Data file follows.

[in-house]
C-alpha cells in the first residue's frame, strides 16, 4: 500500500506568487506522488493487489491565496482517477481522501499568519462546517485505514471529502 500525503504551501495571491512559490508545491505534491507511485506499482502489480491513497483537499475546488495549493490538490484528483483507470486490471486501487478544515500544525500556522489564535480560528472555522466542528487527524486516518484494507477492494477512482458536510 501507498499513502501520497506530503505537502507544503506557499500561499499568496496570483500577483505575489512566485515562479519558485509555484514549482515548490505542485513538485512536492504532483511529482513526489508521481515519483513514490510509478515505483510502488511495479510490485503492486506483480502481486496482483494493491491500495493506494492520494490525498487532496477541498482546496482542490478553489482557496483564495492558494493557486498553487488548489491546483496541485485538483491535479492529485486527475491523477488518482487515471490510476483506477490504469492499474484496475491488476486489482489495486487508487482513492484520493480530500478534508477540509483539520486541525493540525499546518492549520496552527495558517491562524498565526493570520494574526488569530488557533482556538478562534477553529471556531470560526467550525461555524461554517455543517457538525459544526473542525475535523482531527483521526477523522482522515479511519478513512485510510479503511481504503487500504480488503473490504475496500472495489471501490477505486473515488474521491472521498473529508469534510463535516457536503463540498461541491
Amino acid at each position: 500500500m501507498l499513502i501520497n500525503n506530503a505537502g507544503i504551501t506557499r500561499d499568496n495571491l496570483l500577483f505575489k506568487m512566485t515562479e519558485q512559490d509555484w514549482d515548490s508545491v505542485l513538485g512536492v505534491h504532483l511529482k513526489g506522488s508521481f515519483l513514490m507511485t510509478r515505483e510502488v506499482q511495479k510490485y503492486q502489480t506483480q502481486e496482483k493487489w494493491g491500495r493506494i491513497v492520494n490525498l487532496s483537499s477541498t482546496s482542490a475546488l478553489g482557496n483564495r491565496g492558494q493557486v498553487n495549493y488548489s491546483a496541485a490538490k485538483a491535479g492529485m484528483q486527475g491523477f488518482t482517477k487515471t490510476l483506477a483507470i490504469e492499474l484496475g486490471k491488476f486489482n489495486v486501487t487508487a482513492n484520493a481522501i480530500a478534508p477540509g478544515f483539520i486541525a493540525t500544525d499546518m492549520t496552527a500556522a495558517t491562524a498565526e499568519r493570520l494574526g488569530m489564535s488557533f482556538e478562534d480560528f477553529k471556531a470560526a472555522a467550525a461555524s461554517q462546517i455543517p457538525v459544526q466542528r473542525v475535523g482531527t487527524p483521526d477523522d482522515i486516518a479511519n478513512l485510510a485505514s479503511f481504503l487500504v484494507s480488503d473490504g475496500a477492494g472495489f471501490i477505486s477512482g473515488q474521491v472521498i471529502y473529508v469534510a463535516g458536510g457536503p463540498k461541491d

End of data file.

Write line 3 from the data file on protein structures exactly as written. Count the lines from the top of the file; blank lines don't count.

Amino acid at each position: 500500500m501507498l499513502i501520497n500525503n506530503a505537502g507544503i504551501t506557499r500561499d499568496n495571491l496570483l500577483f505575489k506568487m512566485t515562479e519558485q512559490d509555484w514549482d515548490s508545491v505542485l513538485g512536492v505534491h504532483l511529482k513526489g506522488s508521481f515519483l513514490m507511485t510509478r515505483e510502488v506499482q511495479k510490485y503492486q502489480t506483480q502481486e496482483k493487489w494493491g491500495r493506494i491513497v492520494n490525498l487532496s483537499s477541498t482546496s482542490a475546488l478553489g482557496n483564495r491565496g492558494q493557486v498553487n495549493y488548489s491546483a496541485a490538490k485538483a491535479g492529485m484528483q486527475g491523477f488518482t482517477k487515471t490510476l483506477a483507470i490504469e492499474l484496475g486490471k491488476f486489482n489495486v486501487t487508487a482513492n484520493a481522501i480530500a478534508p477540509g478544515f483539520i486541525a493540525t500544525d499546518m492549520t496552527a500556522a495558517t491562524a498565526e499568519r493570520l494574526g488569530m489564535s488557533f482556538e478562534d480560528f477553529k471556531a470560526a472555522a467550525a461555524s461554517q462546517i455543517p457538525v459544526q466542528r473542525v475535523g482531527t487527524p483521526d477523522d482522515i486516518a479511519n478513512l485510510a485505514s479503511f481504503l487500504v484494507s480488503d473490504g475496500a477492494g472495489f471501490i477505486s477512482g473515488q474521491v472521498i471529502y473529508v469534510a463535516g458536510g457536503p463540498k461541491d